They looked at property as the solution for their needs and wants and a number of baby boomers would still have concerns in relation to the share market. Most need to see, feel and touch their investments, and have faith that their property asset will provide an appropriate return plus long term capital growth.

However, while the industry still depends on the mum and dad investor to cater to the needs of the renting community, a new breed of investor has entered the market over recent years.

We now have what could be called, the ‘professional investor’, theystill look at residential property as the perfect vehicle for wealth creation but from a vastly different perspective.It is not uncommon for the professional investor to have in excess of 50 properties in their portfolio – this is certainly big business.As a result, it’s changing the way we work with investors and while it doesn’t change the way we manage property, it certainly changes the way we communicate and service our clients. These investors live in a commercial world, so the way we work with them must adapt to their specific commercial needs. For example, being conscious of their shortage of time, they want things to happen yesterday, they rightly expect immediate response to any request they may have, and they usually appreciate statistics, graphs and the like – anything that will easily and visually demonstrate where the investments currently sit. They expect exceptional customer service as investing in property is their core business – anything less could mean that you will lose them very quickly!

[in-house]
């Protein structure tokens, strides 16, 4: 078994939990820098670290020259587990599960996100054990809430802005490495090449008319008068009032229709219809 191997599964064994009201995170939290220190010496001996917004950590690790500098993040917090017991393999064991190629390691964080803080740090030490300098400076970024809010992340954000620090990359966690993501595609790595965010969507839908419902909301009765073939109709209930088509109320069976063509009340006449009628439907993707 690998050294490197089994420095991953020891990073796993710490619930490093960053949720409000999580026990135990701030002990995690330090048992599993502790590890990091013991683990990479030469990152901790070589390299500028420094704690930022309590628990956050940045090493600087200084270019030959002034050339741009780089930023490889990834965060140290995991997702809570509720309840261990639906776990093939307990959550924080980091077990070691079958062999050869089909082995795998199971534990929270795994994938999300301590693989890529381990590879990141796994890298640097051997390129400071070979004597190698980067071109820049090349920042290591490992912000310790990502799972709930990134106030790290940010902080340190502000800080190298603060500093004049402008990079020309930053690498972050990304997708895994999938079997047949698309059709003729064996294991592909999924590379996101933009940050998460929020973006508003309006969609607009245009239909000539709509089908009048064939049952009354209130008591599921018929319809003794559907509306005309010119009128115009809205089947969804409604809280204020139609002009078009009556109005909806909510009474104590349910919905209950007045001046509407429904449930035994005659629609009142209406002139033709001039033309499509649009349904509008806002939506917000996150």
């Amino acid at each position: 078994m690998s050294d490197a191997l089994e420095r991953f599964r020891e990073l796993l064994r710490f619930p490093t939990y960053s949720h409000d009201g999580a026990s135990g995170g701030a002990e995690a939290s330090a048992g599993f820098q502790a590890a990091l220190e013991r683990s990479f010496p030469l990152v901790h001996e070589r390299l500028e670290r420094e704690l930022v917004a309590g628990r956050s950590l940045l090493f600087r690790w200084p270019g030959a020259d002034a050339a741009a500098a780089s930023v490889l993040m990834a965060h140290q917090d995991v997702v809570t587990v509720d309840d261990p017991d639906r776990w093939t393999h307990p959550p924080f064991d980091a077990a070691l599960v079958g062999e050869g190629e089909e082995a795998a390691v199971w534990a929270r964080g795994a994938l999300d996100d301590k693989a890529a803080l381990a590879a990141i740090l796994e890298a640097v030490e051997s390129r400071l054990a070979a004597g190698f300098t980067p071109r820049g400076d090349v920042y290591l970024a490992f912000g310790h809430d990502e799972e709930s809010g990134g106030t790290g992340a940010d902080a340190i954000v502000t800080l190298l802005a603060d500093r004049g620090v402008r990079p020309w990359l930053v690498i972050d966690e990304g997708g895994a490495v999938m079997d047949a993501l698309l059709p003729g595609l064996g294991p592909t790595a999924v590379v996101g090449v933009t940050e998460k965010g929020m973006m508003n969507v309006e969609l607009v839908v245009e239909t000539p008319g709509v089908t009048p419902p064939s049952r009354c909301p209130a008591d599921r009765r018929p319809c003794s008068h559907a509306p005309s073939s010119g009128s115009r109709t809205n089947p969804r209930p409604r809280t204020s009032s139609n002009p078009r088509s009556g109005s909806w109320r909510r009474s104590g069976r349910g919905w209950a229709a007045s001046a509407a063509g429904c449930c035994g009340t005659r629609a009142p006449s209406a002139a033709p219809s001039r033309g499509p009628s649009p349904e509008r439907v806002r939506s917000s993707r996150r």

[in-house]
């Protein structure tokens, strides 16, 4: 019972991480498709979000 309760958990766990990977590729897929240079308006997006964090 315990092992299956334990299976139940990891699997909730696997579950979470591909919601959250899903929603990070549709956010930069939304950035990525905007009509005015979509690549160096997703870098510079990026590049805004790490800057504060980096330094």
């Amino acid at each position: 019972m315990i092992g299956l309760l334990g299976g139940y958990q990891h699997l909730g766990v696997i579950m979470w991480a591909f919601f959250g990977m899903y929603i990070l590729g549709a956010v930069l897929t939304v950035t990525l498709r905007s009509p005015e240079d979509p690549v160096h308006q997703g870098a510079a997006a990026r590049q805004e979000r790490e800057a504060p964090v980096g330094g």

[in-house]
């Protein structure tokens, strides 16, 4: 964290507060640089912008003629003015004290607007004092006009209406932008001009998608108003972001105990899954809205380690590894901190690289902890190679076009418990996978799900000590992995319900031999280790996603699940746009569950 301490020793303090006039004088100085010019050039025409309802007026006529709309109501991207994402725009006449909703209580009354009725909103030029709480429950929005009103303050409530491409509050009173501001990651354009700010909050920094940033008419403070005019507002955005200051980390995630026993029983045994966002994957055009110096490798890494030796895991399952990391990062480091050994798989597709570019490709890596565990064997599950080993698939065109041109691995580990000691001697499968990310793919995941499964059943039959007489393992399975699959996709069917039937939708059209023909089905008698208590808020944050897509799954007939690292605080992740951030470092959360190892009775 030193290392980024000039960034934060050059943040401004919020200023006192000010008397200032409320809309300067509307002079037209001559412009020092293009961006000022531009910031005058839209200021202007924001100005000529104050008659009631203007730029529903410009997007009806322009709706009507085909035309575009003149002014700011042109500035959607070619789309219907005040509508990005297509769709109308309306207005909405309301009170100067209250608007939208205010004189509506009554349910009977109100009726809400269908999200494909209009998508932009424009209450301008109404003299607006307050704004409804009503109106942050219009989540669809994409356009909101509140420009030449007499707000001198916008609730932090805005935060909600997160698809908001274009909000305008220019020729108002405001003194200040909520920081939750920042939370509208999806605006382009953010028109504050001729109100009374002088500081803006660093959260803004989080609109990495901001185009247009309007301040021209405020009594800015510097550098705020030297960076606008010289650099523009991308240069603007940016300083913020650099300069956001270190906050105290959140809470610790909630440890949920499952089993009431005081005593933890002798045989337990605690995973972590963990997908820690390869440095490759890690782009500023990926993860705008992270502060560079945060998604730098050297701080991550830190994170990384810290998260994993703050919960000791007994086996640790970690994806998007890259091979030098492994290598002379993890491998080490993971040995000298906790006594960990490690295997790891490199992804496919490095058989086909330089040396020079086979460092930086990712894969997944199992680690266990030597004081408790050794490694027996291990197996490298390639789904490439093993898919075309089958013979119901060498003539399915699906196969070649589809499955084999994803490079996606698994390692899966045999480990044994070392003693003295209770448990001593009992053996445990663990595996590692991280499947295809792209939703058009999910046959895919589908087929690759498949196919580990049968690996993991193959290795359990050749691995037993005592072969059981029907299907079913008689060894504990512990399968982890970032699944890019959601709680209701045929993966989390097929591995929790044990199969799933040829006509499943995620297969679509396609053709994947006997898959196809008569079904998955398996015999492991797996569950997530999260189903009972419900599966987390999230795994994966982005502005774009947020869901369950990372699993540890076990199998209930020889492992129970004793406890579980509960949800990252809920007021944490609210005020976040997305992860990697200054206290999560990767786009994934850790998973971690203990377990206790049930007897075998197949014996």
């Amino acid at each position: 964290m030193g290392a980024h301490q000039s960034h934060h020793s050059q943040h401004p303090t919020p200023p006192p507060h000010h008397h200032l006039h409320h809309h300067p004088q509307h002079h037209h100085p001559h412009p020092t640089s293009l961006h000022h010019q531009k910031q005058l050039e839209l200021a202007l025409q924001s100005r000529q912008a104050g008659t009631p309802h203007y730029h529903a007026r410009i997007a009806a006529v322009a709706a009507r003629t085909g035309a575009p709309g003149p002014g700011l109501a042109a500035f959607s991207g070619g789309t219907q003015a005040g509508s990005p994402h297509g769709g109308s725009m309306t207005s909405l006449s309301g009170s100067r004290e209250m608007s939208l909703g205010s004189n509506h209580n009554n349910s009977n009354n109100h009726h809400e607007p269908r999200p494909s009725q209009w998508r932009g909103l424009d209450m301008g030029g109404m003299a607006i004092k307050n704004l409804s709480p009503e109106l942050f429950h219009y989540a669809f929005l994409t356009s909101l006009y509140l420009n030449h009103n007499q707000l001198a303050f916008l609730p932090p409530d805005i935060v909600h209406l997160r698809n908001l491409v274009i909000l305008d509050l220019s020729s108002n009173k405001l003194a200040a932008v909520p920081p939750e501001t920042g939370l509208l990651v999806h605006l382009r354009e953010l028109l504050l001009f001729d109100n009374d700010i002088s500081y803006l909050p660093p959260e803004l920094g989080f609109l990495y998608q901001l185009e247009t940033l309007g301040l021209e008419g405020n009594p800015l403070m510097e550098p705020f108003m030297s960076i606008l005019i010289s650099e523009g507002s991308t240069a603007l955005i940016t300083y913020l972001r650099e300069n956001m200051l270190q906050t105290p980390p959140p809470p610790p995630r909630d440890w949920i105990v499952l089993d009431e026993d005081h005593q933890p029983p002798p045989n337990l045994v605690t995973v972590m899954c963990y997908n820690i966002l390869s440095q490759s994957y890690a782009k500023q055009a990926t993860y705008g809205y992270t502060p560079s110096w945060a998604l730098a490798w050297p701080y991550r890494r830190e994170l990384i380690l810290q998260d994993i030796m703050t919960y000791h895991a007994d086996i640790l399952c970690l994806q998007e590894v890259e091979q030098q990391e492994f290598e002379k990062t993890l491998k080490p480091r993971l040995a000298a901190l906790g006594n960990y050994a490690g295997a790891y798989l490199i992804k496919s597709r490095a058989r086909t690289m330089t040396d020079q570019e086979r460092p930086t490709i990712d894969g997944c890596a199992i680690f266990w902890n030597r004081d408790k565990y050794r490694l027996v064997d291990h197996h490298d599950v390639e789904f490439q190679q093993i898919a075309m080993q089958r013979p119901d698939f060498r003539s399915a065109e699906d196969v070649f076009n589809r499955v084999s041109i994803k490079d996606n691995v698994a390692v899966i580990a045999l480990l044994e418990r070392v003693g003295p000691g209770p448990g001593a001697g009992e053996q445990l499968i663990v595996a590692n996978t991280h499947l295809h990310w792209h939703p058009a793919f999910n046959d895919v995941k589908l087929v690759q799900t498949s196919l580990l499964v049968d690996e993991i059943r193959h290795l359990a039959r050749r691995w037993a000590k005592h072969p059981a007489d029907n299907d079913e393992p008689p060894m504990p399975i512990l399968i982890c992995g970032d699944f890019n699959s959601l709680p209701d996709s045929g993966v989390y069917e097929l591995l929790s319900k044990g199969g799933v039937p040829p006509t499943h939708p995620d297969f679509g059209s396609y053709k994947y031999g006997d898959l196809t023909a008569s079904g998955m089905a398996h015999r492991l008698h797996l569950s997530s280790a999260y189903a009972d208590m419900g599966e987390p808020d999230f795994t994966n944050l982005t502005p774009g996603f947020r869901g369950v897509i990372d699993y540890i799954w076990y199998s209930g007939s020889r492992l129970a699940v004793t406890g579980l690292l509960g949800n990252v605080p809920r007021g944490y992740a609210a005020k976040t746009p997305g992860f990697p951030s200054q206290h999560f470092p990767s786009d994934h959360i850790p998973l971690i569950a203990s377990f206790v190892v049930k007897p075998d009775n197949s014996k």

The professional investor is responsible for the development of a very different business model, which effectively caters to those investing in residential property as an occupation or serious wealth creation.

There has always been a need for a mortgage broker; a financial planner; a property developer; a property advisory service; and most definitely a property manager!Traditionally the property investor has dealt with different people in a number of companies,covering all these items,to help them achieve their goals, because that is the only way they’ve been able to obtain the product or service they needed.This has meant that sometimes this is a time-consuming and frustrating exercise.